On every side the seven gables pointed sharply towards the sky, and presented the aspect of a whole sisterhood of edifices, breathing through the spiracles of one great chimney.
The principal entrance, which had almost the breadth of a church-door, was in the angle between the two front gables, and was covered by an open porch, with benches beneath its shelter.
Accordingly, with such a tramp of his ponderous riding-boots as might of itself have been audible in the remotest of the seven gables, he advanced to the door, which the servant pointed out, and made its new panels reecho with a loud, free knock.
Thus early had that one guest,--the only guest who is certain, at one time or another, to find his way into every human dwelling, --thus early had Death stepped across the threshold of the House of the Seven Gables!
Now the Seven Gables will be new-shingled!" From father to son, they clung to the ancestral house with singular tenacity of home attachment.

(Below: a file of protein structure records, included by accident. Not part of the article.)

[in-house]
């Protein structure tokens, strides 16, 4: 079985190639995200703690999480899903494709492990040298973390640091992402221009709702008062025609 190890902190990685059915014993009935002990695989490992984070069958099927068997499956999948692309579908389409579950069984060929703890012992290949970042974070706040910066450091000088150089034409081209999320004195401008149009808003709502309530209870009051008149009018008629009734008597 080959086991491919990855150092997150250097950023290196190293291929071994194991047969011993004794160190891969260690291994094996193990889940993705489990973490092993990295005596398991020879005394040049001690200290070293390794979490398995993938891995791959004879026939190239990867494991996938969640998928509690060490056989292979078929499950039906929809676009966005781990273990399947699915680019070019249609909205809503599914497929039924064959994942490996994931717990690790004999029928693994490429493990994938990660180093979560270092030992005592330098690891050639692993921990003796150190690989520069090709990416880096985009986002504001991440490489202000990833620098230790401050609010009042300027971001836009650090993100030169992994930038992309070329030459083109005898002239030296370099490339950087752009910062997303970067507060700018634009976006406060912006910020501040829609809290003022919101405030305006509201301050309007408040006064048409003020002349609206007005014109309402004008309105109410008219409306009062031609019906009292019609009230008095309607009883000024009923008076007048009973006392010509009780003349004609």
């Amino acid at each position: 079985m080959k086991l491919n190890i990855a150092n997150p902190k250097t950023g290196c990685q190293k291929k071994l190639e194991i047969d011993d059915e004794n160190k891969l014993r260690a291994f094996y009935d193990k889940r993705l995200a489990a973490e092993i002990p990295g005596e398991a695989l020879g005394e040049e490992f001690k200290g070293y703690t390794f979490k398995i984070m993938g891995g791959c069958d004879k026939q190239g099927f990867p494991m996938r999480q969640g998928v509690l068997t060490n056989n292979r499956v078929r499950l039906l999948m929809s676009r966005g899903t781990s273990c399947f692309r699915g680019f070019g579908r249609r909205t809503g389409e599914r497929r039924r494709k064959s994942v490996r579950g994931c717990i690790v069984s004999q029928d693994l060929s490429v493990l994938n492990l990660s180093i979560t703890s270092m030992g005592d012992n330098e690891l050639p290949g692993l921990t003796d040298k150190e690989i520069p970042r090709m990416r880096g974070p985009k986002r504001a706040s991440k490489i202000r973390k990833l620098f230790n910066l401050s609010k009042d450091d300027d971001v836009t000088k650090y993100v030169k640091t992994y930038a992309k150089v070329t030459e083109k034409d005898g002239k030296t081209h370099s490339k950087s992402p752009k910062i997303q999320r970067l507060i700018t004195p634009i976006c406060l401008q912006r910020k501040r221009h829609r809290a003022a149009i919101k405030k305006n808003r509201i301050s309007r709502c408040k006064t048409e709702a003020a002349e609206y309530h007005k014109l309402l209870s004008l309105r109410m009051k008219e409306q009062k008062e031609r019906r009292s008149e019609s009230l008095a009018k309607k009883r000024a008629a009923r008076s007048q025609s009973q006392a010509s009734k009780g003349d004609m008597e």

We have already hinted that it is not our purpose to trace down the history of the Pyncheon family, in its unbroken connection with the House of the Seven Gables; nor to show, as in a magic picture, how the rustiness and infirmity of age gathered over the venerable house itself.
During the Revolution, the Pyncheon of that epoch, adopting the royal side, became a refugee; but repented, and made his reappearance, just at the point of time to preserve the House of the Seven Gables from confiscation.
It was the belief of those who knew him best, that he would positively have taken the very singular step of giving up the House of the Seven Gables to the representative of Matthew Maule, but for the unspeakable tumult which a suspicion of the old gentleman's project awakened among his Pyncheon relatives.
The only members of the family known to be extant were, first, the Judge himself, and a single surviving son, who was now travelling in Europe; next, the thirty years' prisoner, already alluded to, and a sister of the latter, who occupied, in an extremely retired manner, the House of the Seven Gables, in which she had a life-estate by the will of the old bachelor.
It was the next day that he failed for the first time to put flowers in the west gable. Instead, he cut a loose handful of daffodils and, looking furtively about him as if committing a crime, he laid them across the footpath under the pine.
When she heard the story of the west gable, which most people disbelieved, she believed it, although she did not understand it.